James Lippett Clark was born in Providence, Rhode Island. After graduating from The Rhode Island School of Design, Clark started working for the Gorham Silver Company as a designer. Many of his earliest bronze sculptures were cast by Gorham.
In 1902 Clark was offered a job mounting animal specimens for the American Museum of Natural History in New York, a position he would hold for almost fifty years. For this job, Clark was trained in the art of taxidermy under Carl Akeley in Chicago. When he was working on mounting an animal for the Museum of Natural History, he would create a clay model in order to best represent the animal in its natural state and position. Many of these clay models were later cast in bronze. Early in his career, Clark would go to zoos such as Central Park Zoo and the Bronx Zoo to sketch animals.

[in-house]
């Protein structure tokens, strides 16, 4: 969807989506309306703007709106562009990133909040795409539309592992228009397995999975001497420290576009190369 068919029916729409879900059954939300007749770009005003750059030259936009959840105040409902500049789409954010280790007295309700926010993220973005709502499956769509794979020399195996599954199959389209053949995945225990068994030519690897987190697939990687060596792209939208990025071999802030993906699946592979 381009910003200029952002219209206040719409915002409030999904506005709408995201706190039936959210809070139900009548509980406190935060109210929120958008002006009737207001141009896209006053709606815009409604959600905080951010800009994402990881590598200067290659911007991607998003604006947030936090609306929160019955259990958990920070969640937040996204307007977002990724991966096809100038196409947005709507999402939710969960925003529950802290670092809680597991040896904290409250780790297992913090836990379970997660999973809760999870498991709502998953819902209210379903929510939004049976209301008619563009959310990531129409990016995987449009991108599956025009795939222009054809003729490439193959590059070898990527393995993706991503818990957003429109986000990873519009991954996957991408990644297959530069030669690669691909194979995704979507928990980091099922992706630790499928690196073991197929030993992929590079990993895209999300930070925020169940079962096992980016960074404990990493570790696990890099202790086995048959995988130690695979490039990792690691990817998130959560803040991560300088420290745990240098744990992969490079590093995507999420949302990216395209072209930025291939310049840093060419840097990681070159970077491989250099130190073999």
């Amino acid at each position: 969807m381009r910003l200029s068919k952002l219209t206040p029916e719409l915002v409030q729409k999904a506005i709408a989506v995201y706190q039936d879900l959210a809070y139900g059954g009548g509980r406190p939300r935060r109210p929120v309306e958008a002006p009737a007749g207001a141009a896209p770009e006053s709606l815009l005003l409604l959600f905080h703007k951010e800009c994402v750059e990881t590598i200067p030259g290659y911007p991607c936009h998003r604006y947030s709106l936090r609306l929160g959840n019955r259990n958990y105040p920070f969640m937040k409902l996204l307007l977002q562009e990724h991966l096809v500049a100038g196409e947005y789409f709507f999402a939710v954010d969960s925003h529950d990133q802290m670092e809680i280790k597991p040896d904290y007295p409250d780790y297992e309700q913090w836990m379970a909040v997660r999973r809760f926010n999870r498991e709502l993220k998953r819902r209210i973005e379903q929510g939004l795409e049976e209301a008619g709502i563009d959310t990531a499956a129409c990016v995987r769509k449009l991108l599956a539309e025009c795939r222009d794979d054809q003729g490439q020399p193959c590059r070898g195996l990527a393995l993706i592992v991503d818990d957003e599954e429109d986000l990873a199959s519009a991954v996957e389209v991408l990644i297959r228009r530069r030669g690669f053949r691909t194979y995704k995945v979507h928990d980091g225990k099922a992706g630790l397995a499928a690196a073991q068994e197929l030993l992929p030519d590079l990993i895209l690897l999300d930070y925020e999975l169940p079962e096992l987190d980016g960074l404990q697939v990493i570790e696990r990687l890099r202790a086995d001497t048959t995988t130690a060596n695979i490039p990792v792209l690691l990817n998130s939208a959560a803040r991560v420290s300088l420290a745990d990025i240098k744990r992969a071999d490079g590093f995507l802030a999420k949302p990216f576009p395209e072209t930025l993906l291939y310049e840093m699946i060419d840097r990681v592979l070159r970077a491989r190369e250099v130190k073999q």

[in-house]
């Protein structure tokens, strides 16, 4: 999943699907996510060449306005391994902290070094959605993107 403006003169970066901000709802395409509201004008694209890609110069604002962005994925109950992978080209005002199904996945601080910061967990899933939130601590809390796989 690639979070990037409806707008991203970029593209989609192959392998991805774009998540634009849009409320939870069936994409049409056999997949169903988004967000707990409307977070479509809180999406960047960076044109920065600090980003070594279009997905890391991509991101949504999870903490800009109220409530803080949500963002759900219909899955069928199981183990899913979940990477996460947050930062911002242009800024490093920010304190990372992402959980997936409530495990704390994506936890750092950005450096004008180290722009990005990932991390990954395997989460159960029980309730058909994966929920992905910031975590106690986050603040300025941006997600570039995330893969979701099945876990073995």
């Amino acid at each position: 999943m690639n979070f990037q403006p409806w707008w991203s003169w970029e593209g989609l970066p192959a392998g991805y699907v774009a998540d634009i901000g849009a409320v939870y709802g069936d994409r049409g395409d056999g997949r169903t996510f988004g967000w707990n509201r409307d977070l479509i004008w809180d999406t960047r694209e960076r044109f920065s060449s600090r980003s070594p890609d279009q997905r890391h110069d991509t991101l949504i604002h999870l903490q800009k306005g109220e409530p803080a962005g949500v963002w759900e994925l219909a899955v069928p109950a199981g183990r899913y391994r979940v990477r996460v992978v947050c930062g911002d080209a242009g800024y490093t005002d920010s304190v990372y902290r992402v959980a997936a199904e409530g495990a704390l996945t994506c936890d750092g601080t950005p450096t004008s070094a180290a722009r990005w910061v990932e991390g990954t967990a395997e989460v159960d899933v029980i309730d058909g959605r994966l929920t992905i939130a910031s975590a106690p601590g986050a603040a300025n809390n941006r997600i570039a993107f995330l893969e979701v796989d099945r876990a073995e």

By 1906 Clark wanted to observe animals in their natural settings and he traveled to Wyoming to study. In 1908 he made his first expedition to Africa, and it was on this trip that he made the first motion picture of African wildlife. This expedition was the first of many that took him to remote places around the world and this lifelong commitment to studying animals made Clark one of the finest wildlife artists in America. He retired from the Museum of Natural History in 1949 and devoted the remainder of his life to travel, writing and sculpture. He mounted many specimens for Theodore Rossevelt and another example of this model formed the centerpiece for Theodore Roosevelt's trophy room at Sagamore Hill, Long Island (fig. 1).